The origins of Baume Abbey are very old. The first traces of its existence date back to 869, when Abbot Berno founded the famous Abbey of Cluny. These two abbeys would work closely together for years, though not without difficulty. Baume-les-Messieurs wanted to maintain some independence, but tensions subsided after a split that took place at the end of the 18th century. In 1759, Baume Abbey was secularised and the monks left in 1790. Now designated a historic building, it belongs to a group of about fifteen owners, who look after its maintenance and organise guided tours, mainly when the weather is fine.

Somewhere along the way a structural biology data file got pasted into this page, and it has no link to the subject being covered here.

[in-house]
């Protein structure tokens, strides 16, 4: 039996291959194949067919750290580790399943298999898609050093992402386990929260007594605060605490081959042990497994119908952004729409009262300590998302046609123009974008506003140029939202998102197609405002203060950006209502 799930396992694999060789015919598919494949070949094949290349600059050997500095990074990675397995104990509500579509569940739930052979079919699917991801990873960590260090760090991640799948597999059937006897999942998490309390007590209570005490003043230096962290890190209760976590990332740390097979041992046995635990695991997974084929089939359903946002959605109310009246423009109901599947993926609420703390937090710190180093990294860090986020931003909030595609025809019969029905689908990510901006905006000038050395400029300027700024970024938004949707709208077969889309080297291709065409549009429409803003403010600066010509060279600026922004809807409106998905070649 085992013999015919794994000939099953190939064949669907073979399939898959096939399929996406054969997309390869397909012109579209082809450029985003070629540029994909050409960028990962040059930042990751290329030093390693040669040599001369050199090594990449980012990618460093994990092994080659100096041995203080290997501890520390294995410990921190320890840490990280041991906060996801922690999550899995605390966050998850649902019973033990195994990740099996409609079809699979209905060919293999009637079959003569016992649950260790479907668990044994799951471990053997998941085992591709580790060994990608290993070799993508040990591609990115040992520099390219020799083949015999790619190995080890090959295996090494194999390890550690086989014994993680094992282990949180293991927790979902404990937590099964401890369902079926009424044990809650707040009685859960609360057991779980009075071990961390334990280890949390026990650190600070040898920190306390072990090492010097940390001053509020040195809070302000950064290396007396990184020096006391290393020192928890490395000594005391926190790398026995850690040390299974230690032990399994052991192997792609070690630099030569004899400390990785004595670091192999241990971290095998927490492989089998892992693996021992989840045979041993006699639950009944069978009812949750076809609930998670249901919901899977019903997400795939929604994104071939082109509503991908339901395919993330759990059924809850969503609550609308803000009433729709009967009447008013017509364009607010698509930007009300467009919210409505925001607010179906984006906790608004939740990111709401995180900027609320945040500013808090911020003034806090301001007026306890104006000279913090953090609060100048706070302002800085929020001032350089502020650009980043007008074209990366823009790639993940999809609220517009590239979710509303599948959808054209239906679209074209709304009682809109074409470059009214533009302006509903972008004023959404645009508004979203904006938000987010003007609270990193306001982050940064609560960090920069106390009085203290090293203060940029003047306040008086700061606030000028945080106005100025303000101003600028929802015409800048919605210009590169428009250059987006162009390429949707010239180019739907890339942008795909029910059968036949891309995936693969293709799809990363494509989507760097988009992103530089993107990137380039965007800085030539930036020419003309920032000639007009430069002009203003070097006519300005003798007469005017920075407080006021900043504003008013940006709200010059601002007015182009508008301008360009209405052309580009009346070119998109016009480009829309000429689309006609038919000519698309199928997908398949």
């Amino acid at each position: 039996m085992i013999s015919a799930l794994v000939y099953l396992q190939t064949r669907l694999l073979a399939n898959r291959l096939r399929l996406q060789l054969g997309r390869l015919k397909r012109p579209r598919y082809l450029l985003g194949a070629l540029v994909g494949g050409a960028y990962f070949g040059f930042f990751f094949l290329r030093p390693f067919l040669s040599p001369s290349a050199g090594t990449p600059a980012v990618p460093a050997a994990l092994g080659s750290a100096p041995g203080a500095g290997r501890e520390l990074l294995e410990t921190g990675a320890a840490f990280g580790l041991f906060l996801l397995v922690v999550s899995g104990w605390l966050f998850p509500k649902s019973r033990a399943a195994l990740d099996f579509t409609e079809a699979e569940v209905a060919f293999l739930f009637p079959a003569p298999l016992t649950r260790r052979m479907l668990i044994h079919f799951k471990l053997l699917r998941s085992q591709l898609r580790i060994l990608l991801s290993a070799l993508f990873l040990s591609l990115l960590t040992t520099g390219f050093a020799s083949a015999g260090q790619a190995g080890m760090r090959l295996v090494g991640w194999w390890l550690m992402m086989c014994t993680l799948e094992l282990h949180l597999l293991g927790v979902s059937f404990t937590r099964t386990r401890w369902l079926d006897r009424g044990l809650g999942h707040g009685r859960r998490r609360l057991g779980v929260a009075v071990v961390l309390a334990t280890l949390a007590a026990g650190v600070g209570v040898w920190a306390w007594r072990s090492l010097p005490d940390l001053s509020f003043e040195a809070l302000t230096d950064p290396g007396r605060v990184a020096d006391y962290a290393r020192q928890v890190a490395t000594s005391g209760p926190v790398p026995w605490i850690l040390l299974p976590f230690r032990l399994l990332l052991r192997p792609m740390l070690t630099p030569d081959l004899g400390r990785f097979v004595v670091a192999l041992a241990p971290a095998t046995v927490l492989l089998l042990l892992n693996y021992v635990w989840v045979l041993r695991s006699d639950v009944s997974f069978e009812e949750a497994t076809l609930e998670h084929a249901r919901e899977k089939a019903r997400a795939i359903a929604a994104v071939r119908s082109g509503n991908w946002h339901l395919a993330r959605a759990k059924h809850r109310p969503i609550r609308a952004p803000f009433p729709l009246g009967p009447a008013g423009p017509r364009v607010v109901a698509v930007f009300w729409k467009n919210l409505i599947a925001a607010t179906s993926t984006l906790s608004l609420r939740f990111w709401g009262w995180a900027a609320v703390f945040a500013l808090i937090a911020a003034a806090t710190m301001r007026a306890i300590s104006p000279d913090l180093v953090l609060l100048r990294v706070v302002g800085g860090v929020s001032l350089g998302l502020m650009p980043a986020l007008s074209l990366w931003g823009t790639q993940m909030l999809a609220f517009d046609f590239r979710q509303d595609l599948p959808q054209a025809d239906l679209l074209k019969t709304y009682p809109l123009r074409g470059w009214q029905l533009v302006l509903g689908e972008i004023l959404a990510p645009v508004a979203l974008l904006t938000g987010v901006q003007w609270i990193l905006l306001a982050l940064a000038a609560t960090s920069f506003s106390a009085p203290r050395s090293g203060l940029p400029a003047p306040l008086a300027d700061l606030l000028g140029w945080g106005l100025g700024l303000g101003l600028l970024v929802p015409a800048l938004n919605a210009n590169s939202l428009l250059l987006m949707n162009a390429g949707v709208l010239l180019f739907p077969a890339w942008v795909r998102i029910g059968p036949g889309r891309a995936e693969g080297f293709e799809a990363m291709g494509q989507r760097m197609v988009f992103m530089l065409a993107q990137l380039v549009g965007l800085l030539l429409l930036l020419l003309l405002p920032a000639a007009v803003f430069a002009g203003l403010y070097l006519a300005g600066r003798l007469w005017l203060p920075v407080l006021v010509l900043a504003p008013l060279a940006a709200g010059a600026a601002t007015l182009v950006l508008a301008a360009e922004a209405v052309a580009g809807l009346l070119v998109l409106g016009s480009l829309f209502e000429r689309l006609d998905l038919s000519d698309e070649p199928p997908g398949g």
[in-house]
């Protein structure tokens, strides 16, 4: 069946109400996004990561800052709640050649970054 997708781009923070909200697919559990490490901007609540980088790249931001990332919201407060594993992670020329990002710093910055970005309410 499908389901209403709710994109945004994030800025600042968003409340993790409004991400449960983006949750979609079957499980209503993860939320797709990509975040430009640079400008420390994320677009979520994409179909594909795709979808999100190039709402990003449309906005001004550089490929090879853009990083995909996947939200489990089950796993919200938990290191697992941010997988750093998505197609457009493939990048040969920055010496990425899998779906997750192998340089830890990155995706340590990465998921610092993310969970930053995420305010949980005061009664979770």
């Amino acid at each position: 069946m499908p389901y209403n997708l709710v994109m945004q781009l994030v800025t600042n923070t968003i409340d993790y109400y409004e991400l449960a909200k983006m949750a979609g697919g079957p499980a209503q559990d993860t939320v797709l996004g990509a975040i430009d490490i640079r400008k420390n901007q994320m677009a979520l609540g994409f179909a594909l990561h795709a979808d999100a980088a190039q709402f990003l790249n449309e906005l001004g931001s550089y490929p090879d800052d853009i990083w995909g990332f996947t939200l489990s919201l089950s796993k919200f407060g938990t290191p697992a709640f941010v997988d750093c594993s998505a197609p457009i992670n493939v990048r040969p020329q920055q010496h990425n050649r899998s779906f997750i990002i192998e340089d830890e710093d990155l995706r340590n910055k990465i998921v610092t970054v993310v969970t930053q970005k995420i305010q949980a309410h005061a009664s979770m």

Remarkable Architecture and Furniture
Some elements of the abbey are typical of the first Romanesque art in the Jura, like the abbey church of Saint Peter. Inside, you can admire a wonderful Flemish altarpiece from the sixteenth century, gifted by the city of Ghent. It is one of the largest altarpieces in Europe. The church also has numerous funerary sculptures, such as slabs and tombs. The scale of the buildings in the unique natural site of the Reculée de Baume, (a blind valley of the Jura escarpment), tell us how grand the monastery complex and the abbey were.